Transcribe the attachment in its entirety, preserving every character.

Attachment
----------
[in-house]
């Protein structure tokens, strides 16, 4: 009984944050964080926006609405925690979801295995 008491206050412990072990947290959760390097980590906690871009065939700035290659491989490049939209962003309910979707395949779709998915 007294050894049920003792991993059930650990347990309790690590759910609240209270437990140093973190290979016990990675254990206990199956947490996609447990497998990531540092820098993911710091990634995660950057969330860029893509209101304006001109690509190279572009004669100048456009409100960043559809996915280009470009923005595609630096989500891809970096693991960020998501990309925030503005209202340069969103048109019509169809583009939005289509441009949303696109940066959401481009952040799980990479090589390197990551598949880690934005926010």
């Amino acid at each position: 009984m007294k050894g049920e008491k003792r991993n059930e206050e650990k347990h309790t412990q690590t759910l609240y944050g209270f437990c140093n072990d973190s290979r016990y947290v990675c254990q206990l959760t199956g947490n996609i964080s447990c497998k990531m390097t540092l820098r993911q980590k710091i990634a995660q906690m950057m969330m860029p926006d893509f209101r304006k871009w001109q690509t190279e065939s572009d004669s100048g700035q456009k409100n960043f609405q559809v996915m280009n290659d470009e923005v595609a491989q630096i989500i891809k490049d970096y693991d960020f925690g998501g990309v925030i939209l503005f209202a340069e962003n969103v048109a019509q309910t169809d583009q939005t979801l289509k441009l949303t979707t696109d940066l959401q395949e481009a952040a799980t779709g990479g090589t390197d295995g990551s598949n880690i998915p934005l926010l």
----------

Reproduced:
[in-house]
């Protein structure tokens, strides 16, 4: 009984944050964080926006609405925690979801295995 008491206050412990072990947290959760390097980590906690871009065939700035290659491989490049939209962003309910979707395949779709998915 007294050894049920003792991993059930650990347990309790690590759910609240209270437990140093973190290979016990990675254990206990199956947490996609447990497998990531540092820098993911710091990634995660950057969330860029893509209101304006001109690509190279572009004669100048456009409100960043559809996915280009470009923005595609630096989500891809970096693991960020998501990309925030503005209202340069969103048109019509169809583009939005289509441009949303696109940066959401481009952040799980990479090589390197990551598949880690934005926010």
């Amino acid at each position: 009984m007294k050894g049920e008491k003792r991993n059930e206050e650990k347990h309790t412990q690590t759910l609240y944050g209270f437990c140093n072990d973190s290979r016990y947290v990675c254990q206990l959760t199956g947490n996609i964080s447990c497998k990531m390097t540092l820098r993911q980590k710091i990634a995660q906690m950057m969330m860029p926006d893509f209101r304006k871009w001109q690509t190279e065939s572009d004669s100048g700035q456009k409100n960043f609405q559809v996915m280009n290659d470009e923005v595609a491989q630096i989500i891809k490049d970096y693991d960020f925690g998501g990309v925030i939209l503005f209202a340069e962003n969103v048109a019509q309910t169809d583009q939005t979801l289509k441009l949303t979707t696109d940066l959401q395949e481009a952040a799980t779709g990479g090589t390197d295995g990551s598949n880690i998915p934005l926010l």